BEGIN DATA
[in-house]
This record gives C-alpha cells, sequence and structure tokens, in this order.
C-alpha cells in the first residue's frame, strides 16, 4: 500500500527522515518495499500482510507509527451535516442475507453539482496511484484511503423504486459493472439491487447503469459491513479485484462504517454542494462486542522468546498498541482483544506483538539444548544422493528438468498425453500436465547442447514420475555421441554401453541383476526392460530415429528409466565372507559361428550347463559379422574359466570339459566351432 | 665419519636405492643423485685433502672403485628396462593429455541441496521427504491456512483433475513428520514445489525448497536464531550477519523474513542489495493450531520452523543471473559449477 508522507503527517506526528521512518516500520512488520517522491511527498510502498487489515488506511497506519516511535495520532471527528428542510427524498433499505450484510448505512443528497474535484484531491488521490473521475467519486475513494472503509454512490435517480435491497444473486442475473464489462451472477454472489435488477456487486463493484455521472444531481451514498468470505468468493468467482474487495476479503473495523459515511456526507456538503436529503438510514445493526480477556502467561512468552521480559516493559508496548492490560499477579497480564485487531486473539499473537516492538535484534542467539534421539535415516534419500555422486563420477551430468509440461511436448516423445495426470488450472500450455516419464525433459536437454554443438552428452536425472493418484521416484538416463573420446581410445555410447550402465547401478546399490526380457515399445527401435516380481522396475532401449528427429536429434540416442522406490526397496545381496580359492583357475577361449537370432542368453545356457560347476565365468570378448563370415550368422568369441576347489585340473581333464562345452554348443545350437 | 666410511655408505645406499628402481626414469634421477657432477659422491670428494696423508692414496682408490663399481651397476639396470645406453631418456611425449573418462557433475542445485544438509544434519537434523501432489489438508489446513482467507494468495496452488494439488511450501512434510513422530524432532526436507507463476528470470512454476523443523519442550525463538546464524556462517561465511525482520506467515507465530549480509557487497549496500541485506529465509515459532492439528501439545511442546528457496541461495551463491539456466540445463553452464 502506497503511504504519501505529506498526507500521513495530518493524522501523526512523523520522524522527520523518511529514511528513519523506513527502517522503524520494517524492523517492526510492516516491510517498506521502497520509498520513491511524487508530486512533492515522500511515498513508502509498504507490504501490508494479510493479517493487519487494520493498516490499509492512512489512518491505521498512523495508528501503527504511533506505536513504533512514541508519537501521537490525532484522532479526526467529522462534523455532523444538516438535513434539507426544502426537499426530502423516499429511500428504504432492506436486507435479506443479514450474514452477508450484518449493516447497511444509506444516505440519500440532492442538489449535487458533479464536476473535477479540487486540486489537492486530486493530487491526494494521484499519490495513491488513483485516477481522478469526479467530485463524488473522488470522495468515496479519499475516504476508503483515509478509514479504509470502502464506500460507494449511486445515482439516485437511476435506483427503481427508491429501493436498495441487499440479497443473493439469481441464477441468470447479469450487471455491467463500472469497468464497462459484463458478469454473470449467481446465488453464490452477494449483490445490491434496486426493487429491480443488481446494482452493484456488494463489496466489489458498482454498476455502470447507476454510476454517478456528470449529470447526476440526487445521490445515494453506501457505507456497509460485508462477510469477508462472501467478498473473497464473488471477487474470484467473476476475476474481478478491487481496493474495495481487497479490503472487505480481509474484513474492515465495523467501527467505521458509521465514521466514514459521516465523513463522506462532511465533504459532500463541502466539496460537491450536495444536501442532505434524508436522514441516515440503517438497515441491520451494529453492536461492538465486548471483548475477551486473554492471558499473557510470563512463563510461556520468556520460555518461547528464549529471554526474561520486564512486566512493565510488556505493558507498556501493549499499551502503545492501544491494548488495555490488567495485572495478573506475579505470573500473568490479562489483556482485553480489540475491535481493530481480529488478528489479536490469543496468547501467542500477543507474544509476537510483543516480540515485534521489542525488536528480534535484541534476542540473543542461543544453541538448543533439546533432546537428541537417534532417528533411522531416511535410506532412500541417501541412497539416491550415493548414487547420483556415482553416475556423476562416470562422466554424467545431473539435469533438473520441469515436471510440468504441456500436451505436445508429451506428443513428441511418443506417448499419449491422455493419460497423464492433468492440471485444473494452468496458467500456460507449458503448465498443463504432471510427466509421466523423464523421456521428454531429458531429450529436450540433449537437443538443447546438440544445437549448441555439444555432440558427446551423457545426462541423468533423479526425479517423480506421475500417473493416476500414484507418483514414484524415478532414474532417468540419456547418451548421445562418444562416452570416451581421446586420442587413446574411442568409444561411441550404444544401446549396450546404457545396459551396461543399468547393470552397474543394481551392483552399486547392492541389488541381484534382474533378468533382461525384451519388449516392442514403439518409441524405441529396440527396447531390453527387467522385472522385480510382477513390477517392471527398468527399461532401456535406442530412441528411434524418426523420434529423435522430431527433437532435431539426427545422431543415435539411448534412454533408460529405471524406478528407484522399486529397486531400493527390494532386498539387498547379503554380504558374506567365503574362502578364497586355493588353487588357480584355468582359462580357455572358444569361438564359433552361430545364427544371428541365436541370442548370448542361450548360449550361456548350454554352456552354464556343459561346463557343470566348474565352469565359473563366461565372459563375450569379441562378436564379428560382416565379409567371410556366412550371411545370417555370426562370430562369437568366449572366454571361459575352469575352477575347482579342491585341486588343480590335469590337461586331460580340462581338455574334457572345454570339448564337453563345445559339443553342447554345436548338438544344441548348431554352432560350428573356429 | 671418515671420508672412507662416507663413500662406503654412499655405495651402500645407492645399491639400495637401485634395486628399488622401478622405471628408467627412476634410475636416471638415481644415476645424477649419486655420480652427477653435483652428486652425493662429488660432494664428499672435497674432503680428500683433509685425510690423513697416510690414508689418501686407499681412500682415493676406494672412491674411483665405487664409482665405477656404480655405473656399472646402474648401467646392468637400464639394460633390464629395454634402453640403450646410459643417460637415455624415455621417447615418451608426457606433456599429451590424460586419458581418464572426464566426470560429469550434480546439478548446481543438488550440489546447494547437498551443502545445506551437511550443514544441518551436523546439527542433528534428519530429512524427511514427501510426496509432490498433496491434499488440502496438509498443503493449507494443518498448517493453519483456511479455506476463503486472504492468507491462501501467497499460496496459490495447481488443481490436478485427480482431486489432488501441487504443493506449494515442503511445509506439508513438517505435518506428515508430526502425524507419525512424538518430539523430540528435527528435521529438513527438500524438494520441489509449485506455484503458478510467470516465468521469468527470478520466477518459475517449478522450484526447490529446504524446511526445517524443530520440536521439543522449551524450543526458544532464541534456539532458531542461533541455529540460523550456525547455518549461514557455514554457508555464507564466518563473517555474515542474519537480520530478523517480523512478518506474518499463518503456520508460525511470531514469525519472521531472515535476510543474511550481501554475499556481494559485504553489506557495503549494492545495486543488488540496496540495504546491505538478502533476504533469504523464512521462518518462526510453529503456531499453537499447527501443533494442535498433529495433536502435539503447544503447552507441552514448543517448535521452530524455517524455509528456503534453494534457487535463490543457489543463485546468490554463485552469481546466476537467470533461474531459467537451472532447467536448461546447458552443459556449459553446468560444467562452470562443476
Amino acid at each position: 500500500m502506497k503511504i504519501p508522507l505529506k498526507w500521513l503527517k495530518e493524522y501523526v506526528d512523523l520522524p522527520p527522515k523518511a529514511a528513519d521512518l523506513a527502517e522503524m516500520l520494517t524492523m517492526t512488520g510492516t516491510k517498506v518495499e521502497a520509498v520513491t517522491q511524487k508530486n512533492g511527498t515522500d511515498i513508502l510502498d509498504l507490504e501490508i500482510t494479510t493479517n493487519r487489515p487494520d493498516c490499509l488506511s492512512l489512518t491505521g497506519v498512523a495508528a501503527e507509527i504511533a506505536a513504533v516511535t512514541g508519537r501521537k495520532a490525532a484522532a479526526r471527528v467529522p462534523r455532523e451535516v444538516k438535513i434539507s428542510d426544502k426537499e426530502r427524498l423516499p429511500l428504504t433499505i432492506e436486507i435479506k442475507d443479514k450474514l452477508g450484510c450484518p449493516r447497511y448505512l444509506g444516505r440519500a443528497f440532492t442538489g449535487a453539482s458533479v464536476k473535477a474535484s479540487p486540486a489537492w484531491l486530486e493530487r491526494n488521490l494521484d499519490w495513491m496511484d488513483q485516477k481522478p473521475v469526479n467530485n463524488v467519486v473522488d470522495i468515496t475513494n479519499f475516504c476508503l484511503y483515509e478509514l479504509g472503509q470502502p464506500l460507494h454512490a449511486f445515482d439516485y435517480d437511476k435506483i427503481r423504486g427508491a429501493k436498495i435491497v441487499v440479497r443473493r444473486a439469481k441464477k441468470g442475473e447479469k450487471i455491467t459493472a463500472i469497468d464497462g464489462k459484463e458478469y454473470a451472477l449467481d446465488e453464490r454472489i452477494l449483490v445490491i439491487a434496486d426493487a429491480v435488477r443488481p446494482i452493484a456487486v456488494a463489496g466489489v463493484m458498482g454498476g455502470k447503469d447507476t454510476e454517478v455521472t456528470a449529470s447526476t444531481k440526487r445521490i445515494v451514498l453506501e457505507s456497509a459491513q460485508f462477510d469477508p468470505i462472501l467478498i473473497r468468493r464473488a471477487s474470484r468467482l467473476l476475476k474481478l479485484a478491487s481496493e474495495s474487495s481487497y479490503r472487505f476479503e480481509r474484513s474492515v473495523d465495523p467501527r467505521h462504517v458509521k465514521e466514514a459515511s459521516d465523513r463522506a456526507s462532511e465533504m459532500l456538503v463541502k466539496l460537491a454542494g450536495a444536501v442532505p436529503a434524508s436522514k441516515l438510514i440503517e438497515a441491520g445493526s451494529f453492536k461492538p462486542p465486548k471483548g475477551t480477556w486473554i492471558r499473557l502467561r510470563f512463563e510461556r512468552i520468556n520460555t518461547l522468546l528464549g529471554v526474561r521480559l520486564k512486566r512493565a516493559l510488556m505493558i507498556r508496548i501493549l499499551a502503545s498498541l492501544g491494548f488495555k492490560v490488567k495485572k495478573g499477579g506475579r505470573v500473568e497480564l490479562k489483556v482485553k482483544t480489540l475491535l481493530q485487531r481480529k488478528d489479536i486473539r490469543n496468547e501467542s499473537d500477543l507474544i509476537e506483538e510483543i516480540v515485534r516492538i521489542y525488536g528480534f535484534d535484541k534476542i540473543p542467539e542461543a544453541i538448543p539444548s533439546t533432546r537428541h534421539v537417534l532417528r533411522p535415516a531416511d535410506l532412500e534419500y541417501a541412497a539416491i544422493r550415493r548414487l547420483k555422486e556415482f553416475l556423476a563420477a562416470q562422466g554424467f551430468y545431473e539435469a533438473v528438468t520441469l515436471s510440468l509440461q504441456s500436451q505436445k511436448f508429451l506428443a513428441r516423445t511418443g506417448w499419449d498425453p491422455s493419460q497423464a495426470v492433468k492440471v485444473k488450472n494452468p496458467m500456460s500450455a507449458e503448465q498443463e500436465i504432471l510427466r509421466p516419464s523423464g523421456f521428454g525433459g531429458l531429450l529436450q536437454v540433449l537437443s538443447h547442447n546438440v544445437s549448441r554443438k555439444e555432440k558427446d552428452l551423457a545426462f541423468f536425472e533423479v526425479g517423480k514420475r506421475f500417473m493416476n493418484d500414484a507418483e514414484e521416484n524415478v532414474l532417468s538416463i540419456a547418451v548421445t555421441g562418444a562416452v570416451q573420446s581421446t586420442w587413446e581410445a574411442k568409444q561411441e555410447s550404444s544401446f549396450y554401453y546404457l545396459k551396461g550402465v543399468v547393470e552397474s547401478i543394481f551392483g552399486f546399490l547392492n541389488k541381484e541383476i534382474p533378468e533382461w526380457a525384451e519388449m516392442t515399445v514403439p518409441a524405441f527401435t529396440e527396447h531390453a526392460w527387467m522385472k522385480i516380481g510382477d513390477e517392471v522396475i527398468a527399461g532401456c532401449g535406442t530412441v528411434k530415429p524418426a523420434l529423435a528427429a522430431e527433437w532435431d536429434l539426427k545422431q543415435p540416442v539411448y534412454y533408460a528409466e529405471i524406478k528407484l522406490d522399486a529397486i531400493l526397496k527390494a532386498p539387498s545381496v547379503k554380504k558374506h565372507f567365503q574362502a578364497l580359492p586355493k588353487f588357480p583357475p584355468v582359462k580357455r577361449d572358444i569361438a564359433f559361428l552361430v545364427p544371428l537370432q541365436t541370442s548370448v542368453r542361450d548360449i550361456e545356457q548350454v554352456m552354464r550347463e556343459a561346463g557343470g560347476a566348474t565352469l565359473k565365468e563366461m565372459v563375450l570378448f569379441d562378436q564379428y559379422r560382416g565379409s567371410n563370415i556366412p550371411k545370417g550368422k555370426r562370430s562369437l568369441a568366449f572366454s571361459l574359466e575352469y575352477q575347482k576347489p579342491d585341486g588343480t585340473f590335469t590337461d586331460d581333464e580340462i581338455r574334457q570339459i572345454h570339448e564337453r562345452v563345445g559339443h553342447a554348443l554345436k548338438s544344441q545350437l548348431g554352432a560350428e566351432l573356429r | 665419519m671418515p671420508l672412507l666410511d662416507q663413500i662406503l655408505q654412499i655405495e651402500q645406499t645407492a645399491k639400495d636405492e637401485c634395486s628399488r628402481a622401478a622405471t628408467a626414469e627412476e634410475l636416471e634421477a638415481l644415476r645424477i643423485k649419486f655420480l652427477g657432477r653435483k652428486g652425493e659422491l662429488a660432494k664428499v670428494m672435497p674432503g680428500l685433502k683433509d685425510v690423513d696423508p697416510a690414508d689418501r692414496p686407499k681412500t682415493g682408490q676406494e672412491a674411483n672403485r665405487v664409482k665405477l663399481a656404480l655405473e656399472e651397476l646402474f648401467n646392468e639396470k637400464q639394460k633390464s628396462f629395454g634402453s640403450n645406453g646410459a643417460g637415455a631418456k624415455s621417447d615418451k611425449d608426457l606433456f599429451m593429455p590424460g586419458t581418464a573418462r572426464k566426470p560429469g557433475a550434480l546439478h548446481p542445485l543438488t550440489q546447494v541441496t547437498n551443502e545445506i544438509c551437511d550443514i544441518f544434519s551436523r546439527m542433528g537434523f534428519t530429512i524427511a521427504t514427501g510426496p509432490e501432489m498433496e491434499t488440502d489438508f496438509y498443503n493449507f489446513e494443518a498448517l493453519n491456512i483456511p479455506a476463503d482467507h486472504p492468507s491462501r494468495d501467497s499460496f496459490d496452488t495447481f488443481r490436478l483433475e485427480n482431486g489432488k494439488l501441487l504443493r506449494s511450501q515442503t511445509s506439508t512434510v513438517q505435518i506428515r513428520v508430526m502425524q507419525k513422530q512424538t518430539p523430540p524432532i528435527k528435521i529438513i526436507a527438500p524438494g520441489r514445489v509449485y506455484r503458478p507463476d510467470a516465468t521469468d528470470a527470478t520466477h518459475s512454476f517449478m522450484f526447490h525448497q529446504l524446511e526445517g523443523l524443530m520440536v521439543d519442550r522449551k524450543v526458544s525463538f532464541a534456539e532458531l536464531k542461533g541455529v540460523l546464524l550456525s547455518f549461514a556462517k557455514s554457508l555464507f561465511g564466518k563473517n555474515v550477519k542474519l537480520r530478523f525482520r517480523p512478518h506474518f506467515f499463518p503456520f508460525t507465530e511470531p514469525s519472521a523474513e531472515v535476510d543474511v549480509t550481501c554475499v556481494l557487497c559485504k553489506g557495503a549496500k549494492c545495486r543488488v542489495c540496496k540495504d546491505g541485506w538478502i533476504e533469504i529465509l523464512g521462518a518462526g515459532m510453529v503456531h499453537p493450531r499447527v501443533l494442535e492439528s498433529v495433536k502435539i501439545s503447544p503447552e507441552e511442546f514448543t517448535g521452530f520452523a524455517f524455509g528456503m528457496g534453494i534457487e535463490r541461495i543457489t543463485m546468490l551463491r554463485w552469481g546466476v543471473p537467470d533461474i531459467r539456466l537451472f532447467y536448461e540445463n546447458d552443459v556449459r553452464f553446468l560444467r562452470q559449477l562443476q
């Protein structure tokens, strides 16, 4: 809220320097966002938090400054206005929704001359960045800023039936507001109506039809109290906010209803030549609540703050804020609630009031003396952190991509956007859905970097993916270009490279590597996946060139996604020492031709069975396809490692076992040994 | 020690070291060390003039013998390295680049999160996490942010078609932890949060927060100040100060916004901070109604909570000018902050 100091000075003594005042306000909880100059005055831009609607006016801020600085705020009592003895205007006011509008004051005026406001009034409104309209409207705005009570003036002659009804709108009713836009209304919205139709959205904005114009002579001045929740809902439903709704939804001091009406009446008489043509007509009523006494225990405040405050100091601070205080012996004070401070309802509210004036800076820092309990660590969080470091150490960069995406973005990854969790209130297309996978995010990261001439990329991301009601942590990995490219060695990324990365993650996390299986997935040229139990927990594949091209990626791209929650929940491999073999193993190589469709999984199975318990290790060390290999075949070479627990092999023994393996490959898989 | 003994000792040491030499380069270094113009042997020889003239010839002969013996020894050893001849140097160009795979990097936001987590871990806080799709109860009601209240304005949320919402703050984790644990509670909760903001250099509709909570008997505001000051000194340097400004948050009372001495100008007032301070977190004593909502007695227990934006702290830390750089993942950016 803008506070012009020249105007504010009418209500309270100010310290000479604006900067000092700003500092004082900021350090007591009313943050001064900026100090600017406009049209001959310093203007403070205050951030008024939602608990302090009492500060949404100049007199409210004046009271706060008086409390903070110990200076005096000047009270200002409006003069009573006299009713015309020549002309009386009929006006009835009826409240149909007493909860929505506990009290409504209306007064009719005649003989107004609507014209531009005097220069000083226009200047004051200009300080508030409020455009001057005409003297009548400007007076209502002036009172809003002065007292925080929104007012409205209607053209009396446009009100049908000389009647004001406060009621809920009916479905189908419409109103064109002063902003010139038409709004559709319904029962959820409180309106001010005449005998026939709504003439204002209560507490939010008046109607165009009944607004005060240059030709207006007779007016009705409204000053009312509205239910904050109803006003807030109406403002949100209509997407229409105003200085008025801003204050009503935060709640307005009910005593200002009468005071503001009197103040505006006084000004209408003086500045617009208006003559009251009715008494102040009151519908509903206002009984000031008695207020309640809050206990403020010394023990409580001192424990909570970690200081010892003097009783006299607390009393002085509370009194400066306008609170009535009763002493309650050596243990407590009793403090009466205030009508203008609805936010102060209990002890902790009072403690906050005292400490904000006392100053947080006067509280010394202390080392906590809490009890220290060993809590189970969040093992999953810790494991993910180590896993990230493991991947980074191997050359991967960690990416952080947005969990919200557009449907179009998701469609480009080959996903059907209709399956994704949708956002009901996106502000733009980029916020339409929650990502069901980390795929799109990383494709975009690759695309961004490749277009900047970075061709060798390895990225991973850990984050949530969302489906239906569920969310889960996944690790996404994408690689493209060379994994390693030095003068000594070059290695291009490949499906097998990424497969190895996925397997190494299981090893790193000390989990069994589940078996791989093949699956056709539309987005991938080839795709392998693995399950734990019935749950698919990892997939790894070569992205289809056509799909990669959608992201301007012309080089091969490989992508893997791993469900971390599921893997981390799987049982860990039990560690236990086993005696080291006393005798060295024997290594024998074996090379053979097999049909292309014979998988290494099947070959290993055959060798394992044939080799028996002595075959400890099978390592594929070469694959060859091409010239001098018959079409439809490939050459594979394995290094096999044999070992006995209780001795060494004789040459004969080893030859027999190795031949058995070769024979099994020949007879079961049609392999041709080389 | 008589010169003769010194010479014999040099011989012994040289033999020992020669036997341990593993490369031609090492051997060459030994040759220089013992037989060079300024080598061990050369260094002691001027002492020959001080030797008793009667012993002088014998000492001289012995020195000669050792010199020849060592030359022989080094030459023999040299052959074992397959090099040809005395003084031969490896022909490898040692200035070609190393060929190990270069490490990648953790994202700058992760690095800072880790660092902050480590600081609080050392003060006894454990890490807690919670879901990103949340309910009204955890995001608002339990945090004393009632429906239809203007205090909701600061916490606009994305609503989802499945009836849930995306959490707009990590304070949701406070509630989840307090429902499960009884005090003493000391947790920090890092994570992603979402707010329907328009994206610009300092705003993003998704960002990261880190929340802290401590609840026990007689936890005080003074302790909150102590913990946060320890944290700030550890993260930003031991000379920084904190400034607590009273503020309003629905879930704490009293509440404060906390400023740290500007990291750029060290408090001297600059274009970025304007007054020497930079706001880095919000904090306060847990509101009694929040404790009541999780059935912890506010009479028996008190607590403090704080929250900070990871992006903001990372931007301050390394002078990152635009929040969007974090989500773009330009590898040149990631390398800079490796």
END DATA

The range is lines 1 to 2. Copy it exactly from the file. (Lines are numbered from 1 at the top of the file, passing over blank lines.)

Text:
[in-house]
This record gives C-alpha cells, sequence and structure tokens, in this order.